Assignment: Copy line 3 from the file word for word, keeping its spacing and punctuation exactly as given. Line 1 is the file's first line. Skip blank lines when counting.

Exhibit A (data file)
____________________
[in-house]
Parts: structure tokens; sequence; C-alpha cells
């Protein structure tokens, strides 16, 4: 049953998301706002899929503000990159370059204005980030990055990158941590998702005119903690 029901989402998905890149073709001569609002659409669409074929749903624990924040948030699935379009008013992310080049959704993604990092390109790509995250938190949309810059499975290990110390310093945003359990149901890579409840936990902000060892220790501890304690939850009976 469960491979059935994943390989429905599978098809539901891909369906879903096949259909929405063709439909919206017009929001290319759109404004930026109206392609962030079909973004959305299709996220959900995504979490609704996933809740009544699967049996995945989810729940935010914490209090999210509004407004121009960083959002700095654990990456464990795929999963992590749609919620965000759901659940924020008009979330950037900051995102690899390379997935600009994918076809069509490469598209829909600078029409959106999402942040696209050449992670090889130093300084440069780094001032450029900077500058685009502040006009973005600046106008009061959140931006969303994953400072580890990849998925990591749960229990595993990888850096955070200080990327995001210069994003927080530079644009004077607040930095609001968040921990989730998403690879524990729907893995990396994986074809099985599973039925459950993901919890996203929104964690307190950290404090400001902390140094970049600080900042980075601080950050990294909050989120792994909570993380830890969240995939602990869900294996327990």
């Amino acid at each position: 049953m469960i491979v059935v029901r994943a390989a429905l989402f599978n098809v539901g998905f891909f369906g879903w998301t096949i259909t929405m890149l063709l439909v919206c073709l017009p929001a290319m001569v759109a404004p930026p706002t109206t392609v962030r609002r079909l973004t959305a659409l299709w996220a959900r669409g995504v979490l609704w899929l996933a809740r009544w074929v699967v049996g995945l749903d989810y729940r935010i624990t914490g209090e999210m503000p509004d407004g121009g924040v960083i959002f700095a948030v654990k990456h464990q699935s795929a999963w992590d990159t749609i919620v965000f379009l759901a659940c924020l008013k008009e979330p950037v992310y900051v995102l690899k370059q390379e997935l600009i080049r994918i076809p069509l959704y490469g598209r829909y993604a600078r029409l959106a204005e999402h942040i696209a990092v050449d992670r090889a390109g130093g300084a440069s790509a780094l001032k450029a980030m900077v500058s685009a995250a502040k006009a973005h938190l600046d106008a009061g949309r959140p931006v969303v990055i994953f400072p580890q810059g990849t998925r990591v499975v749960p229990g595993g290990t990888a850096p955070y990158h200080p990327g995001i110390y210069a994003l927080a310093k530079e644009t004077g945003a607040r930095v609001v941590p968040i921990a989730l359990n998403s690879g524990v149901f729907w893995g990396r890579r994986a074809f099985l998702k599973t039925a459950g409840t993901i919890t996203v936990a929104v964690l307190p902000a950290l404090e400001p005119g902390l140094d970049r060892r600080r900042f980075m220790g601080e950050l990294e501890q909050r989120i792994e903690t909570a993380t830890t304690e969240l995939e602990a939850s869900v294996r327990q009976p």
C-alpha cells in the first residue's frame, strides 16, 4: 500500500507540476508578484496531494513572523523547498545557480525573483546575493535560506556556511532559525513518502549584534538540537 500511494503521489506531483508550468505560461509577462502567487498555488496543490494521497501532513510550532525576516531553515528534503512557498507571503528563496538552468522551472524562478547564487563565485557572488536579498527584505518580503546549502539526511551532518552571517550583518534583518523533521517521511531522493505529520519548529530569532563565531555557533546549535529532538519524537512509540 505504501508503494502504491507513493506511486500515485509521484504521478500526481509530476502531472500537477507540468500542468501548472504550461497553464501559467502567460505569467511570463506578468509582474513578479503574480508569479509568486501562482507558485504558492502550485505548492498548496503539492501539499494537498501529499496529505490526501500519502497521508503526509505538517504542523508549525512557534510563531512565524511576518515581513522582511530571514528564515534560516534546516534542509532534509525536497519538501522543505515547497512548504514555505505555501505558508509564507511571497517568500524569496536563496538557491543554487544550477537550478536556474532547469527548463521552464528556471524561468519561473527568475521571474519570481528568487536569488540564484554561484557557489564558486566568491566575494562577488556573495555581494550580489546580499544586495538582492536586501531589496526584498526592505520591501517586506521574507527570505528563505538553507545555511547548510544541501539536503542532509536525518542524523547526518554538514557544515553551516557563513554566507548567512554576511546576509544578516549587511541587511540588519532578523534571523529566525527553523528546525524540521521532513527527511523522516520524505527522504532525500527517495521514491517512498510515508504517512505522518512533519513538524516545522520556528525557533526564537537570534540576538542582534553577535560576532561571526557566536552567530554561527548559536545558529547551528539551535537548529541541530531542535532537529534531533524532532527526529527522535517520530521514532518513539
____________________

């Protein structure tokens, strides 16, 4: 049953998301706002899929503000990159370059204005980030990055990158941590998702005119903690 029901989402998905890149073709001569609002659409669409074929749903624990924040948030699935379009008013992310080049959704993604990092390109790509995250938190949309810059499975290990110390310093945003359990149901890579409840936990902000060892220790501890304690939850009976 469960491979059935994943390989429905599978098809539901891909369906879903096949259909929405063709439909919206017009929001290319759109404004930026109206392609962030079909973004959305299709996220959900995504979490609704996933809740009544699967049996995945989810729940935010914490209090999210509004407004121009960083959002700095654990990456464990795929999963992590749609919620965000759901659940924020008009979330950037900051995102690899390379997935600009994918076809069509490469598209829909600078029409959106999402942040696209050449992670090889130093300084440069780094001032450029900077500058685009502040006009973005600046106008009061959140931006969303994953400072580890990849998925990591749960229990595993990888850096955070200080990327995001210069994003927080530079644009004077607040930095609001968040921990989730998403690879524990729907893995990396994986074809099985599973039925459950993901919890996203929104964690307190950290404090400001902390140094970049600080900042980075601080950050990294909050989120792994909570993380830890969240995939602990869900294996327990």